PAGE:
Severe stage IV hospital-acquired pressure ulcers in spinal cord injury patient - potential claim (New York)?
Patient's initial admission into ICU for spinal cord trauma and spine surgery (resulting in paraplegia), healthy young individual, no prior health issues. Stage 2 pressure ulcers form within 14 days in trauma unit. Rapid deterioration to stage IV with MRSA and bone infection. Hospital stay prolonged, rehabilitation delayed due to pressure wounds. Doctors talk of potential plastic surgery in future, wounds may never completely heal.
A legal professional I spoke to says "pain and suffering" may not work in this claim because patient cannot "feel pain" due to paralysis. Also states if wounds heal, there may be no damages, may be a tough case to argue.
The facility obviously did not follow protocol resulting in harm to the patient, whether they can "feel" the pain or not.
With all due respect to the legal professional that you spoke with, he/she should have told you to contact someone who litigates these cases. Fortunately, you did not accept their statement as gospel.
The New York State Department of Health has issued a bulletin, which states in no uncertain terms that decubutis ulcers are in virtually every case, AVOIDABLE. Stage 4 ulcers are in most circumstances prima facie evidence of neglect and must be reported to the State for investigation.
Nursing homes and hospitals have to be extremely vigilant to prevent decubuti in paraplegics and quadroplegics. Such patients needs to be turned every hour or two and/or sleep on auto inflating and deflating air mattress. The patients must be kept hydrated. Their sheets must be kept smooth and free of wrinkles. The job is difficult, but not impossible. Unless this is a really unusual case, the hospital will settle.
The medical records need to be obtained immediately, and reviewed to see if the hospital failed to follow appropriate procedure. The young woman suffered MRSA and bone infection as a result of the decubiti, and her healing and health has been compromised. OF course she has a claim (as a practical matter by the time a decubitis ulcer reaches Stage 4, there isn't much pain because the nerves are all dead.)
I settled one of these cases last year, and am currently handling several others. I have great experts already on board. If the young woman was being treated in a Municipal Hospital, she has a very limited time to file a notice of claim. If you'd like to discuss, please feel free to call.
Obviously there are limitations on pain and suffering but the fact that there appears to be liability coupled with the fact that there are (presumably) psychological damages and the potential for surgery may make this worth pursuing.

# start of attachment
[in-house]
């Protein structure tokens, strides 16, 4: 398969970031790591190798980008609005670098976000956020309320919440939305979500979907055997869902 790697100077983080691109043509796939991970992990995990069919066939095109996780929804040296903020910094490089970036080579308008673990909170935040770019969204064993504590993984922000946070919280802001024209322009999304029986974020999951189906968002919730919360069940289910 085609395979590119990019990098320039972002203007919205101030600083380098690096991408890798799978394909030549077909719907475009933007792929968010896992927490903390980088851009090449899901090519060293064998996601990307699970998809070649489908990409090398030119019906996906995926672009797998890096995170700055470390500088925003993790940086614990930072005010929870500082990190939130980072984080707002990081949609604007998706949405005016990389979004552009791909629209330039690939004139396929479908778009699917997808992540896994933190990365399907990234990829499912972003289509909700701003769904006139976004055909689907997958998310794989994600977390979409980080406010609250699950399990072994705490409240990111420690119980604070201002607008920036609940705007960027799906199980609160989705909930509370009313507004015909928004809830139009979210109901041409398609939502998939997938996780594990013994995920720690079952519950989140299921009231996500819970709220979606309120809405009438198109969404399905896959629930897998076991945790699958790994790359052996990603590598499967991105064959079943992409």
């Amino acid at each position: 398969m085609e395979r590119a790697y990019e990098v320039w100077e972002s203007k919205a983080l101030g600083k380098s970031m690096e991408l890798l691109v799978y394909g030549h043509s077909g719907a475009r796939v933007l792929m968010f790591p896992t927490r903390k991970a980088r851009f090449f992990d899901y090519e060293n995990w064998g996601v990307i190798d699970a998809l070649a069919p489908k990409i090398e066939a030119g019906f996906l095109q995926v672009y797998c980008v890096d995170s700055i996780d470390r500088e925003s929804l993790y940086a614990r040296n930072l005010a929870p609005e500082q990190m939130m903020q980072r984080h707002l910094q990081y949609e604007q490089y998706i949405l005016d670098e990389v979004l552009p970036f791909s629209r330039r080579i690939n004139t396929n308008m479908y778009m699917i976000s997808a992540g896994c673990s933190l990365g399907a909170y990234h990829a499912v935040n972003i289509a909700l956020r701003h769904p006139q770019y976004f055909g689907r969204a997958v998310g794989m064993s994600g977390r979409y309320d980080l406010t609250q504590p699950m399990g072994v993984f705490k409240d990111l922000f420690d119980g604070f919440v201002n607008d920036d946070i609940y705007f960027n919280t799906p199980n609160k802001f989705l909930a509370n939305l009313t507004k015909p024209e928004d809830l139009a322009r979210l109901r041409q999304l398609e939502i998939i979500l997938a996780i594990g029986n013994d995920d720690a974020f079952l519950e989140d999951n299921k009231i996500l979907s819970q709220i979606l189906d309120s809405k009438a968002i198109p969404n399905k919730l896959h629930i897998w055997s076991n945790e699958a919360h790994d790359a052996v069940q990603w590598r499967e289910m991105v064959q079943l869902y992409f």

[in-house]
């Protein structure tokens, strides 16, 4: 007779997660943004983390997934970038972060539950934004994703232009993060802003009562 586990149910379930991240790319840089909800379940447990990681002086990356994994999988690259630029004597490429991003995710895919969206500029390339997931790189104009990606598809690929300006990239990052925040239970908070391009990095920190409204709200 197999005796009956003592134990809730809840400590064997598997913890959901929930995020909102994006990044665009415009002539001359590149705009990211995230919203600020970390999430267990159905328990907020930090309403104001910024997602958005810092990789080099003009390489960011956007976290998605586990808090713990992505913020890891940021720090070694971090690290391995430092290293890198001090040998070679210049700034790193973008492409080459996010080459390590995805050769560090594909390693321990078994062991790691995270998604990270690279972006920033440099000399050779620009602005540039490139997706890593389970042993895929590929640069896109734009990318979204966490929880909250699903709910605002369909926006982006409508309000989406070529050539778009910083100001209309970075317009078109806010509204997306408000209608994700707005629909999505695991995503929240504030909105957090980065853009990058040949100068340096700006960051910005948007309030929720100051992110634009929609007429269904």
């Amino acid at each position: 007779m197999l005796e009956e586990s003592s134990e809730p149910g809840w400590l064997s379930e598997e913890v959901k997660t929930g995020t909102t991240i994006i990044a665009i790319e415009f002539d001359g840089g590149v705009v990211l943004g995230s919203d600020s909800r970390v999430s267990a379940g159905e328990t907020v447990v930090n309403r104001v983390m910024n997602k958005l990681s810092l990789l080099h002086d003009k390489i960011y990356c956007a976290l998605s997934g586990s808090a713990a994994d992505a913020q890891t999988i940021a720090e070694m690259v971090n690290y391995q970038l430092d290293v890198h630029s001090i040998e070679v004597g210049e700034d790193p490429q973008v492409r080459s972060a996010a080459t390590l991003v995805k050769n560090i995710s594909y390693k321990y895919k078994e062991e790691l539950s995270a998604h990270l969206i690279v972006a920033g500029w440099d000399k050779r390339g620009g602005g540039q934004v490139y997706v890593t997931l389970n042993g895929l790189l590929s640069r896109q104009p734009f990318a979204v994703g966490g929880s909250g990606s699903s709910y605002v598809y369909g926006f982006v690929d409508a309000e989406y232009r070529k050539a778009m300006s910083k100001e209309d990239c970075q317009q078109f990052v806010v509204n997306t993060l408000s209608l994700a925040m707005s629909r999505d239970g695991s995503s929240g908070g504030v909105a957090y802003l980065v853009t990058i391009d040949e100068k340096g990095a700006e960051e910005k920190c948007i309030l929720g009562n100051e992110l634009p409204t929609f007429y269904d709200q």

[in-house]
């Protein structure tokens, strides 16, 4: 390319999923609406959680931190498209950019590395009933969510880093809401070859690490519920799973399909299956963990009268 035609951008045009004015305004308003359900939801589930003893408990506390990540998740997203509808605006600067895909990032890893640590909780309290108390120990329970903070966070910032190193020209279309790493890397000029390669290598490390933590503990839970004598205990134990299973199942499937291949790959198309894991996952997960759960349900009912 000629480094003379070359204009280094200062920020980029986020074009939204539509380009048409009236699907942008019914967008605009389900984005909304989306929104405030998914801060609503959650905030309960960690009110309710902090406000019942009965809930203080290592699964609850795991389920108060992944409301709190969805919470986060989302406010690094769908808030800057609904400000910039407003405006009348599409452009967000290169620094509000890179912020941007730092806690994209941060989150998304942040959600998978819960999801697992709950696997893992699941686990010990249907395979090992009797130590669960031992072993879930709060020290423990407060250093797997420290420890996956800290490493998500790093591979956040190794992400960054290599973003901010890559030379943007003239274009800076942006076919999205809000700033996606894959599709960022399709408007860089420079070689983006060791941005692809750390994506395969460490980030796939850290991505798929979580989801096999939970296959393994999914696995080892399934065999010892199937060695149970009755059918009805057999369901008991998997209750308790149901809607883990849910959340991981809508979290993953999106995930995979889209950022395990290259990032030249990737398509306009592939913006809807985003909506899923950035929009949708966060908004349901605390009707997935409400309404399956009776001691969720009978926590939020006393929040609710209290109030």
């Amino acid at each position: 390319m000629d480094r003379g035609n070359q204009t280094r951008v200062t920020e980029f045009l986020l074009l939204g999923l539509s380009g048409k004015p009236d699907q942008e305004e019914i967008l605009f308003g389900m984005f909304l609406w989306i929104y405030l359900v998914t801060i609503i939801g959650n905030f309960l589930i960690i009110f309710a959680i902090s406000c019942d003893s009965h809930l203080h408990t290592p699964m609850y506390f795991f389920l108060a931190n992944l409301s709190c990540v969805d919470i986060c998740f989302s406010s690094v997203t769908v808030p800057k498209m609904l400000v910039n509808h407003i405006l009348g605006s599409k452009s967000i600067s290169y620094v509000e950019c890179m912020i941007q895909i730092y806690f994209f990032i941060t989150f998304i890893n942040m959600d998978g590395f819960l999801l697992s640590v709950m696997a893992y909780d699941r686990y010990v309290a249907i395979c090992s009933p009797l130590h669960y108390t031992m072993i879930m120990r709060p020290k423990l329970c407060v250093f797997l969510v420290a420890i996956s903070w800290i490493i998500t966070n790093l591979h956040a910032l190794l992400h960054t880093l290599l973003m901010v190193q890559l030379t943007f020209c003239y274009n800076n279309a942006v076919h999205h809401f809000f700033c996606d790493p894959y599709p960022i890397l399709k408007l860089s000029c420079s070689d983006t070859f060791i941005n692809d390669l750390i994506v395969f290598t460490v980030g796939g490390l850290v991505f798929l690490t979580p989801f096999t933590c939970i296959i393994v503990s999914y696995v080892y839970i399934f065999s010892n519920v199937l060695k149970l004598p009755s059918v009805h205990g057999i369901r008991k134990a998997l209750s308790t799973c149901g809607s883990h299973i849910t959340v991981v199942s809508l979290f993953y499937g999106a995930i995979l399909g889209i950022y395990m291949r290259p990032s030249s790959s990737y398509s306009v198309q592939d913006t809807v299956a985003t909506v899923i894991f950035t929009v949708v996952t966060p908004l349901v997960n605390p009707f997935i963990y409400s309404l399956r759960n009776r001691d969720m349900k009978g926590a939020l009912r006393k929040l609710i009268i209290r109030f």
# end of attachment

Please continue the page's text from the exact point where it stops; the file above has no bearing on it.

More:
Contact local medical malpractice attorneys and discuss your case in detail and learn the full scope of your rights. You can search Avvo.com for NY, NY medical malpractice attorneys.
I'm sorry to hear about your injuries as they sound severe and most unpleasant (that's an understatement).
It's unclear what caused the spinal cord trauma prior to your admission to ICU. It's also unclear whether the trauma created the probability of paraplegia or whether the surgery was performed negligently and thus caused the parapligia.
The ulcers may have been caused by malpractice in the hospital setting.
Regarding MRSA infection, there are very important factors to consider before you can know how to proceed with this aspect of any medical malpractice claim you may make against the hospital. For instance, do you know if you were ever colonized with MRSA prior to being admitted to ICU for the spine injury? Do you know if the hospital took a nose swab when you were admitted to the hospital prior to being diagnosed with a MRSA infection? These are key details that medical malpractice defense attorneys will ferret out when reviewing your medical records.
Your medical records should be obtained so that you can review your case with a medical malpractice attorney. The question in medical malpractice cases is whether the standard of care was breached and if so, was the defendent the cause of your injuries? Medical expert testimony will be needed to prove your case.
Regarding pain and suffering, I cannot speak for NY law as I'm only licensed in CA, but this form of general damages should include more than physical pain to your body that you can sense. There should be some basis for the inconvenience and trouble this debilitating condition will have on your life. Whether your wounds heal well (and I certainly hope they do!) will not be the sole determining factor of the merit of your case. If medical malpractice caused your injuries, you are entitled to compensation. The extent of injury that you sustained, including future medical care that may be needed will impact the amount of compensation that you may receive.
I hope you feel better and the best thing you can do right now is to continue treating according the recommendations of your health care providers and contact medical malpractice attorneys in your area.
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Indeed, Attorney Gold is spot on with respect to "pressure ulcers" -- there is no excuse. Also, don't forget about the "suffering" part of damages for "pain and suffering", just because someone cannot feel physical pain at or near the site of an injury doesn't mean that person isn't suffering! MRSA itself isn't something that one can always avoid while in hospital, but it isn't the type of bacteria that is relevant here. Rather, it is the fact that osteomyelitis (bone infection) is extremely difficult to eradicate, it can cause permanent damage, and in this case it was completely avoidable, i.e. no pressure sores=no bone infection. Speak with a local attorney as soon as possible. You can find attorneys in your area by searching among the profiles here on AVVO. Good luck!
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